Chris “Jesus” Ferguson, the brainchild of Full Tilt Poker and one of the most notable faces of its team of “red pros,” had previously been ordered by the United States Department of Justice last September to forfeit $42 million in fines for his role in defrauding thousands of players who played on Full Tilt’s software.
According to legal documents posted online on February 19th, 2013, the “Ferguson Account,” which contained dividends from his ownership shares in Full Tilt Poker, most likely has unknown millions of dollars (most of which was stolen from USA players’ accounts) in it. This assets in this account, along with a fine of $2.35 million to Ferguson himself, were ordered to be handed over in the settlement.
Excerpt from paragraph 3 of court documents regarding the initial settlement request:
WHEREAS, on or about September 10, 2012, a verified second amended complaint (the ^Complaint”) was filed seeking the forfeiture of funds held in the Ferguson Account, and all funds traceable thereto, and also sought a civil money laundering penalty judgment of $42 million against Christopher Ferguson (“Ferguson”), with that amount representing the sum of alleged criminal proceeds transferred to Ferguson from defendant entity Full Tilt Poker;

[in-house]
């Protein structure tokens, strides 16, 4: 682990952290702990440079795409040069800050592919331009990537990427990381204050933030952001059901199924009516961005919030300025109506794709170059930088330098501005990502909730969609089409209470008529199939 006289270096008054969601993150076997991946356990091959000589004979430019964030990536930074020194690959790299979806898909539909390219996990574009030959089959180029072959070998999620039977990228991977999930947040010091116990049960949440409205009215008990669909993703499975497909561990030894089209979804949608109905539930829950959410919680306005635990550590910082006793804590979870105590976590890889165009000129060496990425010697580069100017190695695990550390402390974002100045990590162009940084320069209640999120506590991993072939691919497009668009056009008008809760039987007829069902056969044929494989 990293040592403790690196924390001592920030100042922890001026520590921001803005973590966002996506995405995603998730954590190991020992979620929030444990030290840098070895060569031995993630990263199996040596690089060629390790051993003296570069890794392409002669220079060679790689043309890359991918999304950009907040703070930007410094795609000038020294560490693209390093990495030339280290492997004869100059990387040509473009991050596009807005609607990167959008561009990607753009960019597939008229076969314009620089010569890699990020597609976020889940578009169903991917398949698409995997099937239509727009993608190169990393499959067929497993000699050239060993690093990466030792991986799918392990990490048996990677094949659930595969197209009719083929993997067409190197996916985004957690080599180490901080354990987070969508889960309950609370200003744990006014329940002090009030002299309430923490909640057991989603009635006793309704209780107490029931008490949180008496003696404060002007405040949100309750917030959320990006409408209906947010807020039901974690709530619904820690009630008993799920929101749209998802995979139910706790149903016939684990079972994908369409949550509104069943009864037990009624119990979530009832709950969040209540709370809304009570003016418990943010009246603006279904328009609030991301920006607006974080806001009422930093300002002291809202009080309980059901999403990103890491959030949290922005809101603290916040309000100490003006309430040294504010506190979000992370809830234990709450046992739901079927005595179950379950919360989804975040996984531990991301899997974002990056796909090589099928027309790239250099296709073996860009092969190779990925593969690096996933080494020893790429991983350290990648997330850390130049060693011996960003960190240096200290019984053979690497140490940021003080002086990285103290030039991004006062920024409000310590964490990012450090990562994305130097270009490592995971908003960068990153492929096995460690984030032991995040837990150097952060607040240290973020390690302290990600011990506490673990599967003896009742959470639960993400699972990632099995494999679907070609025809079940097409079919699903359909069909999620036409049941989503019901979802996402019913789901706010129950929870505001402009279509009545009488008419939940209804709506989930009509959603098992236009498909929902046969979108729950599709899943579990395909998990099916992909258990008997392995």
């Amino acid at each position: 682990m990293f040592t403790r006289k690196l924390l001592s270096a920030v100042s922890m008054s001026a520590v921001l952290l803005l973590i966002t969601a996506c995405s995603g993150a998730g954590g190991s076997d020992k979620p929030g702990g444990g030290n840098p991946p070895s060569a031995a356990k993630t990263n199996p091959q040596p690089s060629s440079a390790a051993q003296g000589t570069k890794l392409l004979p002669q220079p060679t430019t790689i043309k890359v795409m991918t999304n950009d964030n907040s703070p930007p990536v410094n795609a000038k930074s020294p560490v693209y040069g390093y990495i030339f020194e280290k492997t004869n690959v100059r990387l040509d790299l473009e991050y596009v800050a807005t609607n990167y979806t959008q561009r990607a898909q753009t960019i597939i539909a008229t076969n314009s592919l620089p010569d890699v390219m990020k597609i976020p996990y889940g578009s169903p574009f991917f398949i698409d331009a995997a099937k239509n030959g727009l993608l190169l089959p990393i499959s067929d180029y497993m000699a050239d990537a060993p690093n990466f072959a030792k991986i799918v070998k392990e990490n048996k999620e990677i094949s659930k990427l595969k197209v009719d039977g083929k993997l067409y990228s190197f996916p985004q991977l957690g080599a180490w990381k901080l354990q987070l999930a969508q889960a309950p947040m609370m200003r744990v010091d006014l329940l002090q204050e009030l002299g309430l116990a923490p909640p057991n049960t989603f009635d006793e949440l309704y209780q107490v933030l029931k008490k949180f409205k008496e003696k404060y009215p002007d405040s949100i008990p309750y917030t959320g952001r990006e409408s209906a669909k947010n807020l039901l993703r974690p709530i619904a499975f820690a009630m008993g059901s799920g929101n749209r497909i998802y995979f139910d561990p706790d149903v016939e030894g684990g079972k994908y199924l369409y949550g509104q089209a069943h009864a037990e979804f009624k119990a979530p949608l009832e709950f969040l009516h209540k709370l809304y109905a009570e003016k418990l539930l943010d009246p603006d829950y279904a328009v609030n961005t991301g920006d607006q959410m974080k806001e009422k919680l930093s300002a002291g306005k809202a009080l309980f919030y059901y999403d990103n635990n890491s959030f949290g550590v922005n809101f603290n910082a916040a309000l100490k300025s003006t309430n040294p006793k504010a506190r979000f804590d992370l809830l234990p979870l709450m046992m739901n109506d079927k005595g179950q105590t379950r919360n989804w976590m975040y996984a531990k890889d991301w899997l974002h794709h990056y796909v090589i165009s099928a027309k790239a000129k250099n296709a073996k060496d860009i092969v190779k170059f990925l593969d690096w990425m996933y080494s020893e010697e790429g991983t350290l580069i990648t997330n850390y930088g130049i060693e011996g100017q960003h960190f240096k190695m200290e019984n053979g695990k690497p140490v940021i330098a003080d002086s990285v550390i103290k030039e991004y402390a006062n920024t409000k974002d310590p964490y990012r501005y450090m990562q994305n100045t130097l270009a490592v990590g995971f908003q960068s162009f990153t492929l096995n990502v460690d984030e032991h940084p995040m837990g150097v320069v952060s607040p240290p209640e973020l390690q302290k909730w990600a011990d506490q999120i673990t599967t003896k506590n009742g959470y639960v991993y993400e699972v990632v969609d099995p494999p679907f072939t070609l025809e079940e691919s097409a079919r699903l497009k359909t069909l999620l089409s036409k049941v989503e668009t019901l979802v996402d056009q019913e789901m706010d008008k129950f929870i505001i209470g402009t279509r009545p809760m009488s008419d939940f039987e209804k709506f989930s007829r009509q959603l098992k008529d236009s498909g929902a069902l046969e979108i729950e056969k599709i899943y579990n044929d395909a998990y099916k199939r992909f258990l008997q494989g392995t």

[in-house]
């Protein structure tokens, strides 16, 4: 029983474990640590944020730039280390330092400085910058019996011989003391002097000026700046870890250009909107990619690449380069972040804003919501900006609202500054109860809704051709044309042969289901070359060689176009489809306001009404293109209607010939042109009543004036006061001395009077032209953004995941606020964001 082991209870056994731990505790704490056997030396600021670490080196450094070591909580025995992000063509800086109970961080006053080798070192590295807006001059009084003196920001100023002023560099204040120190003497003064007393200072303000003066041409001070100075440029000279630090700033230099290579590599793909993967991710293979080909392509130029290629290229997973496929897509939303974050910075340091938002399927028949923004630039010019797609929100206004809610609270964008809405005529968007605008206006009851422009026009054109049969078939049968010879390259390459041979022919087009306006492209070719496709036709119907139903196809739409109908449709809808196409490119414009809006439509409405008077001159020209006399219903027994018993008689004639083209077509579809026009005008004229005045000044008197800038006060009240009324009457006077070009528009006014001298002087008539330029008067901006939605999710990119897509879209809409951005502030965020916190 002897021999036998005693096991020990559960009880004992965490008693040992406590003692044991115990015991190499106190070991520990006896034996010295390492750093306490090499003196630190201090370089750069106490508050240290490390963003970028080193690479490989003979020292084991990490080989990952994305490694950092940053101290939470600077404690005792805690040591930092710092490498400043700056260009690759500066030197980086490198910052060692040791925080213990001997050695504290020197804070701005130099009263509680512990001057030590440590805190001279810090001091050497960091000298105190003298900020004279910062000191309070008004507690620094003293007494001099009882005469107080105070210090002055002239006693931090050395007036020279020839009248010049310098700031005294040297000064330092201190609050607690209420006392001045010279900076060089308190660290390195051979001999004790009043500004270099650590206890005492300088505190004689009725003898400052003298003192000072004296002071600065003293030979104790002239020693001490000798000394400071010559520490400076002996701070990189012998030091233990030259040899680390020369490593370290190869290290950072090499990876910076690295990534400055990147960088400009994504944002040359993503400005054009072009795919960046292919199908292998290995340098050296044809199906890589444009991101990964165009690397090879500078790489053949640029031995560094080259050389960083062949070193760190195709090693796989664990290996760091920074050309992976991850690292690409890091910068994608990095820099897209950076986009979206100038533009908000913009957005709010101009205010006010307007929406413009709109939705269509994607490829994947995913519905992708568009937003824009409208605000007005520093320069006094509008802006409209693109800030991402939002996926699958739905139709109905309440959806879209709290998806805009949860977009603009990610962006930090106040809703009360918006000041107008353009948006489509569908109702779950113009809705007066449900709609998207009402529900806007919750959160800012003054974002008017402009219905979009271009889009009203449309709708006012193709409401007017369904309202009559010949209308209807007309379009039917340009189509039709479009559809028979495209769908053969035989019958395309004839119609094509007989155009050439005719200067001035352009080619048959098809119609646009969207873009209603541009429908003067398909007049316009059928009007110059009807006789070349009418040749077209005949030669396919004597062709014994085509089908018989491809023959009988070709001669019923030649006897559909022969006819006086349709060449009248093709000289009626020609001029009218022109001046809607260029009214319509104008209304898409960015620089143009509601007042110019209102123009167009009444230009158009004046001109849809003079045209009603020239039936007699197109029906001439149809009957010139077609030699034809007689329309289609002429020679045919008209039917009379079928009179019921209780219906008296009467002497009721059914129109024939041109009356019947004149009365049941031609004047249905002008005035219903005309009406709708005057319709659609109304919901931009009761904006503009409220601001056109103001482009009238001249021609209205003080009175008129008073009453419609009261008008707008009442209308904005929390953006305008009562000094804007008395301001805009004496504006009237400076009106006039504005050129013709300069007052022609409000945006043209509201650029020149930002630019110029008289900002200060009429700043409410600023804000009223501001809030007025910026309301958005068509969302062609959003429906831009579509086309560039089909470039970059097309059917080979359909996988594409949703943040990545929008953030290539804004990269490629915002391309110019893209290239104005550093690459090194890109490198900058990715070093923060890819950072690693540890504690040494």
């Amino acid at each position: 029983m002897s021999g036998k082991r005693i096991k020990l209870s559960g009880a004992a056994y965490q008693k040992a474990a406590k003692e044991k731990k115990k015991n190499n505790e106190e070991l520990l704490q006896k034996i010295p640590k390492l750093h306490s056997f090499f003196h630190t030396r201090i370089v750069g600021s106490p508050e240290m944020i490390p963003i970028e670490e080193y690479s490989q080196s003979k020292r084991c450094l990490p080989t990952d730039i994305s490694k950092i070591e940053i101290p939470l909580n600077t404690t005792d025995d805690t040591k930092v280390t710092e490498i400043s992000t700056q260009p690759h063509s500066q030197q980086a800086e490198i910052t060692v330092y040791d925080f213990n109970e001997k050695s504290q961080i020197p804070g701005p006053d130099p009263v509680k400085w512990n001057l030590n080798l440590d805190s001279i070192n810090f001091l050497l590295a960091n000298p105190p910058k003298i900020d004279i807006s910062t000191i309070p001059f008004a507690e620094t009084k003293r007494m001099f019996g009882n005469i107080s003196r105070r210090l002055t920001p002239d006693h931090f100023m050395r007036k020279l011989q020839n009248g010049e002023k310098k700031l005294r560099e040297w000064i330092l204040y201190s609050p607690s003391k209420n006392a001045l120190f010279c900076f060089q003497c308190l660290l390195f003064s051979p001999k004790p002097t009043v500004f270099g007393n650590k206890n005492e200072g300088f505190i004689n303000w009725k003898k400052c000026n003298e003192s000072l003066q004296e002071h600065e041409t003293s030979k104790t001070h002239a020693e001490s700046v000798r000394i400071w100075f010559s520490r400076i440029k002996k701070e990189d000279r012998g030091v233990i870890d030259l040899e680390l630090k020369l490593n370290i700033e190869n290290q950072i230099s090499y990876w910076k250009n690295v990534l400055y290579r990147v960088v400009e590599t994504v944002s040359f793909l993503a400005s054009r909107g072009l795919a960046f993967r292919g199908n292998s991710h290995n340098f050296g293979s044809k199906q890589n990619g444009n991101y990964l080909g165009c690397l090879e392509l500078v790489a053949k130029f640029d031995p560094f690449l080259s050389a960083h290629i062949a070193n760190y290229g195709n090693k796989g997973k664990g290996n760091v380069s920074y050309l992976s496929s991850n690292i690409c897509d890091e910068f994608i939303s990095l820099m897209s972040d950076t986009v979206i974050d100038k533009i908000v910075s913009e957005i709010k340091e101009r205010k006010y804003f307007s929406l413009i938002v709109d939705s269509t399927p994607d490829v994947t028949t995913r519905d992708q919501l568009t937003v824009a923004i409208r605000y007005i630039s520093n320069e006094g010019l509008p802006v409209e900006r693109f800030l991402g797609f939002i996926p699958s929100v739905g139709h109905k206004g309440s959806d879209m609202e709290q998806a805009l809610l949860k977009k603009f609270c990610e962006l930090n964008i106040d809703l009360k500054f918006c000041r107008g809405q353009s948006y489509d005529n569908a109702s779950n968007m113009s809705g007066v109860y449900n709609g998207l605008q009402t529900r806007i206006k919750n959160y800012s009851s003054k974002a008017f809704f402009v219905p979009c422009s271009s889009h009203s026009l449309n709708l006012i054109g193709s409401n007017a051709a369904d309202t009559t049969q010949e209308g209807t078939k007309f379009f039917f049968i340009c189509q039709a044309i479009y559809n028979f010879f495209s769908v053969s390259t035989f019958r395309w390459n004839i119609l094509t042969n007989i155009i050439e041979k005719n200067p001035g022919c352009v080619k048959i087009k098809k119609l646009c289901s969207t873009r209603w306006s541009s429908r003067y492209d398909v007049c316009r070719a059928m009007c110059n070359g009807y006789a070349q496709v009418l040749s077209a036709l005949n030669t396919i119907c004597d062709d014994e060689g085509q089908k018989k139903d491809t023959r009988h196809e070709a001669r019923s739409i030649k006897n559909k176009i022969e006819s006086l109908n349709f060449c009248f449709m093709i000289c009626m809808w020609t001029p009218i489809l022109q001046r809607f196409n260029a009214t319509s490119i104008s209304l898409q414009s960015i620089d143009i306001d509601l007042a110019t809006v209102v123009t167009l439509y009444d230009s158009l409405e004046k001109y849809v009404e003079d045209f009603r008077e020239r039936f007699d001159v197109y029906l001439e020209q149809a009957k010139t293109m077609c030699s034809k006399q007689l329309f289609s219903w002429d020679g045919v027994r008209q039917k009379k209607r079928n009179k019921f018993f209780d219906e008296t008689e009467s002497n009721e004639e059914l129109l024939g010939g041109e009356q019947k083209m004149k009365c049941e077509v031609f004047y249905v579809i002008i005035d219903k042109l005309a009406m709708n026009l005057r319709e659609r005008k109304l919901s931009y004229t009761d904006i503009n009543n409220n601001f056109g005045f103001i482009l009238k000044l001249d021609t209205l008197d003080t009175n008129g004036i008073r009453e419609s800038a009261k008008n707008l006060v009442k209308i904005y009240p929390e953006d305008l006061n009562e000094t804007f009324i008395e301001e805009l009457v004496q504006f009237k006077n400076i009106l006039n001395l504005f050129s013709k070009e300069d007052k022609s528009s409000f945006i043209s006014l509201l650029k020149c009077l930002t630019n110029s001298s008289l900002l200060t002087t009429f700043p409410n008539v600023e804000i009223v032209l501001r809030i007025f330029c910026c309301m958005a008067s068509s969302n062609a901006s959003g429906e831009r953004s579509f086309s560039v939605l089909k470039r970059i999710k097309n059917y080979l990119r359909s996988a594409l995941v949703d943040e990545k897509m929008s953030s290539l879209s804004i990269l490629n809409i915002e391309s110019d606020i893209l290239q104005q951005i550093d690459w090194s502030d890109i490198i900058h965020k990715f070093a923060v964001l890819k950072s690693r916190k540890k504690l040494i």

Fortunately for “Jesus” he barely got a slap on the wrist with that $2.35 million dollar fine, especially for a man who was supposedly clearing $10 million+ a month in company dividends from Full Tilt leading up to Black Friday. This is another excerpt detailing his personal settlement with the DOJ:
Ferguson further agrees to forfeit the additional amount of $2,350,000 (“the Additional Funds”) for disposition according to law, pursuant to Title 18, United States Code, Section 981, without admitting any liability thereunder. Ferguson shall make payment of the Additional Funds within 30 days of the entry of this Stipulated Order of Settlement.
The documents go on to say that Ferguson admitted no wrongdoing in the case against Full Tilt Poker, with the DOJ asserting that he would no longer be allowed “to work for, or derive money from, either directly or indirectly, any business offering unlawful internet gambling in the United States.”
Before the docs had gone live on Tuesday it hadn’t been clear what penalties Ferguson had faced in the case against him following his involvement in Black Friday. The 2 million dollar fine is a hefty reminder that the price of being one of poker’s most hated men comes with consequences that go just beyond reputation.